11. The standard script format does not include hierarchical elements like "sequence" or "act" that allow you to group your scenes. This can make it difficult to work with your script in the Project pane. However, you can augment the standard elements to include such elements. Here is how to recreate the Act-Scene template posted in the Sharing topic: 1. Create a new script using the Screenplay template. 2. Type some text and apply the Action style. 3. With the cursor in the action text, choose Format > Style > Create New Style From Selection... 4. Name the new style (e.g. "Act") and make sure that "Apply this new style on creation" is checked. 5. With the cursor in the (new) Act text, choose Format > Style > Edit Current Style.... 6. In the style editing dialog, change the outline level to "Heading 1" and the next style to Scene Heading. 7. Add underlining (or any style attributes you want). 8. Click OK. You now have an "Act" style that you can use to create hierarchy (folders) in the Project pane. You can install the template by either selecting File > Save As Template... or copying the file to ~/Library/Application Support/Storyist/Templates.
  12. The standard script format does not include hierarchical elements like "sequence" or "act" that allow you to group your scenes. This can make it difficult to work with your script in the Project pane. However, you can augment the standard elements to include such elements. This template includes an "Act" element to let you set up an act-scene hierarchy in your script. Use this template while you're writing, but remember to remove the Act elements before sending it out. [Edit: Updated the Act_Scene.story template to version 2] Act_Scene.story
  13. Sorry for jumping in late on this one. I'd be happy to set up an area for uploads. Space shouldn't be an issue. You can post anything you write or own the copyright of. Regarding the copyright: It stays with the author until she transfers it (say by signing a contract for a big advance -Steve
  14. Hi Konigsberg, Welcome, and thanks for the feedback! At the moment, the scene sheet hierarchy follows the script. One thing I usually do while writing is to create an 'Act' style and use it to mark act breaks. That way, both the scene lists and the scene sheets are grouped in folders by acts. I'll post a tip on how to do this in the "Using Storyist" forum in a little while. You can have more than one project open, but only one script per project. This limitation and possible solutions was discussed in the thread Crossing the book boundary, Tracking storyline in a series. I think is a good suggestion. Interesting. How does copy/paste from the script itself perform? Could you provide an example? -Steve
  15. Version 1.3 and later. The storyboard must first be open, though. Option-clicking doesn't open the storyboard.
  16. When you click on an item in the Project pane, it appears in both the Document view and in the Storyboard. However, if you hold down the option key while clicking, the item will appear only in the Storyboard. This is useful for times when you want to work on various story elements in the Storyboard while editing a section of your manuscript/script .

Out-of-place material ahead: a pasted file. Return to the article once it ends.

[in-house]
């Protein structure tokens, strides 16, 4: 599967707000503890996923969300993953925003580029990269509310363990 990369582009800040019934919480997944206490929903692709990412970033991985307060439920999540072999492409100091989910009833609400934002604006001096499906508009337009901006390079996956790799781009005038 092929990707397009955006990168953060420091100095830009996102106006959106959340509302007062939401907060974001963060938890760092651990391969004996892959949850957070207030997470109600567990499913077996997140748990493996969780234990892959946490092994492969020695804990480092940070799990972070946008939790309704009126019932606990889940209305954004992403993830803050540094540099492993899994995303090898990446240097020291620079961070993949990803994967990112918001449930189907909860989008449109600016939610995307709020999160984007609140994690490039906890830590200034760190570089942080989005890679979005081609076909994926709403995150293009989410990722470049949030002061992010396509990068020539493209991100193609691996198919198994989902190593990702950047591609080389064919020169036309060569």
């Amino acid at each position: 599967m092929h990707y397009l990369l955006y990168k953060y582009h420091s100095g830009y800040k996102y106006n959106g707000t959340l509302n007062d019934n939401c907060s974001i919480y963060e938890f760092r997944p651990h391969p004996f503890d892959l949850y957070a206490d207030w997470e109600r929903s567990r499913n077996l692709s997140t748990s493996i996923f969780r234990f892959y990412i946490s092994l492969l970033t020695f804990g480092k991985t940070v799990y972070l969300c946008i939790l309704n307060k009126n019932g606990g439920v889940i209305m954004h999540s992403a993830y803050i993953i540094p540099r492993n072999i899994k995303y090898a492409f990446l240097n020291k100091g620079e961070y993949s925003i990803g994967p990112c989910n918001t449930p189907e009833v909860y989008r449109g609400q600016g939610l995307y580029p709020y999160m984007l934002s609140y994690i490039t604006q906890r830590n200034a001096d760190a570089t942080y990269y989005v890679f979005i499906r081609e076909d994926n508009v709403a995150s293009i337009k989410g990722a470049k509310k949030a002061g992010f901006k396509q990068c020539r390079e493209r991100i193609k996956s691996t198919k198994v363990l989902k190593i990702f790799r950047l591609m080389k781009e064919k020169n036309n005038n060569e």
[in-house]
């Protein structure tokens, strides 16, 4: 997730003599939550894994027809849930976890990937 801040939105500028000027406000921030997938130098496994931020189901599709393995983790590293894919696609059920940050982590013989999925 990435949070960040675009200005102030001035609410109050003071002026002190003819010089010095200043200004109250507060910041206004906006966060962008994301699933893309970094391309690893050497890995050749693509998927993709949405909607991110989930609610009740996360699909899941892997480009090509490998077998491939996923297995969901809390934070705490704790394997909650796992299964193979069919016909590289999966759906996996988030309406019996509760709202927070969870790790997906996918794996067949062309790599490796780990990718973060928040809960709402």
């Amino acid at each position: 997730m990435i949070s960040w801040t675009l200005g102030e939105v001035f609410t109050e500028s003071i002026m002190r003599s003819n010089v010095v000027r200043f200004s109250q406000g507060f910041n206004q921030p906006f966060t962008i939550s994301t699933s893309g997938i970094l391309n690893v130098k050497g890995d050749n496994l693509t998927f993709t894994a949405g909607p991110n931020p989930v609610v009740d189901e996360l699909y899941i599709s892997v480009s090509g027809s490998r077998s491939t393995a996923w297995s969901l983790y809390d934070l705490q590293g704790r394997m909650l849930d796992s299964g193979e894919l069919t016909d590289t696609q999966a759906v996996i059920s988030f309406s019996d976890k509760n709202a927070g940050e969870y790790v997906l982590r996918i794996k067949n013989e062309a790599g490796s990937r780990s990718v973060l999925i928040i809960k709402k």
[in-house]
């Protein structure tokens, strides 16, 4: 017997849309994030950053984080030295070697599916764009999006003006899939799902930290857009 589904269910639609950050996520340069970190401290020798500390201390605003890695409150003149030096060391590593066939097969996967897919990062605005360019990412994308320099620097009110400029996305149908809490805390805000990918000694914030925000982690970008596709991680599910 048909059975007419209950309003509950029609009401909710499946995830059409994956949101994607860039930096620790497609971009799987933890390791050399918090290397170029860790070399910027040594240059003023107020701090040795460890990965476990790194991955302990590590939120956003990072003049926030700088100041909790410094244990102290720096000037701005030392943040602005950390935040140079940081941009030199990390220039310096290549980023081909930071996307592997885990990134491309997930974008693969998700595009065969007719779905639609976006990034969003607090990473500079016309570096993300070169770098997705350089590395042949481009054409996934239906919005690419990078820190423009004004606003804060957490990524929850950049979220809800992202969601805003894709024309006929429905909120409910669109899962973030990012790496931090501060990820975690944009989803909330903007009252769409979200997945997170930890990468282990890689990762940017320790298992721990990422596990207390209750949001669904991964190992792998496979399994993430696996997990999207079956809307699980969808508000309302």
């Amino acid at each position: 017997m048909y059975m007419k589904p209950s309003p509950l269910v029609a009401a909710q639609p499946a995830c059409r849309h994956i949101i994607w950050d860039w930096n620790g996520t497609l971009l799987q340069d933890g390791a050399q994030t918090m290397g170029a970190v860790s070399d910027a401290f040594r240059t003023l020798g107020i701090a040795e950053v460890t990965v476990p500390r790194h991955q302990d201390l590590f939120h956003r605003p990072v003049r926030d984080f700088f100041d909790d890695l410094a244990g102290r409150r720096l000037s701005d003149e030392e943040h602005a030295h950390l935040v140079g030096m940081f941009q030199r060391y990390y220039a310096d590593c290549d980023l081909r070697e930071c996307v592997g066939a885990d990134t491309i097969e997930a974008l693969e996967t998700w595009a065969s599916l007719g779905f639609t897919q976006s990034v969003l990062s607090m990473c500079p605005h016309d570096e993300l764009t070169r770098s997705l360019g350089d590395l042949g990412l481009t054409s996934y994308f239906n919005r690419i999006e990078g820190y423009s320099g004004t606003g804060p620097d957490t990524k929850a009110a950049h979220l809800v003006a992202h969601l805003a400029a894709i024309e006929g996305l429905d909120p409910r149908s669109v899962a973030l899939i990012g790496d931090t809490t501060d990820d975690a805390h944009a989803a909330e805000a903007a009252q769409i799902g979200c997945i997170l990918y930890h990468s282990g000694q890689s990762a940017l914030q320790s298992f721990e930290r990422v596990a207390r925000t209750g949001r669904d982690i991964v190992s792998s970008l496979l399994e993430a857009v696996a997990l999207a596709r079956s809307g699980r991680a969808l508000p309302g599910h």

17. The earlier topic might be Copy & Paste for Sheets. Not possible yet. You can copy and paste the text, of course, but you really want all of the data connected to a story element. It isn't horribly complicated, but it isn't trivial either.
  18. I'll have some more to say about Time Machine on Friday when I can talk about such things without violating my NDA. Regarding getting a character back: Since Storyist does not (yet) have a trash, I've got a folder for characters I "delete" that I use to hold characters I'm not sure about. Same with setting and plot.
  19. It depends on what I end up with this year My manuscript for NaNoWriMo 2006 was a political thriller. It needs another pass or two, but I thought I'd serialize it on my blog. Having a (self-imposed) deadline for each chapter would help motivate the revisions and the end result would be something that I could either take the traditional route or self-publish. For this, I think an attribution, non-commercial, no-derivatives Creative Commons license would work fine. -Steve
  20. And succeeding wildly
  21. Isaac, It would certainly be an interesting experiment. This is probably something you can test yourself. Storyist uses the zip utility that ships with OS X. Your checkin script can unzip your story and then zip it back uncompressed (if this is possible--I haven't checked). If zip can "expand" it, Storyist won't care. And if you find something that works, I'd be happy to add a configuration option for you. As for jumping back in time, you could use the backup facility in the File menu and restore from a backup to get back to the state you were in before that paragraph got messed up. I know this isn't what you are asking for because the granularity is way too large. -Steve
  22. Good idea. Since the placards at the bottom of the page are prime real estate, and there are other things you'd potentially want to see, I'd probably make that area configurable. You can already remove individual placards by control clicking on the footer. Other useful information that might be useful: Page count. More interesting than word count when you are working on a screenplay. Character count. Progress toward your daily word goal. -Steve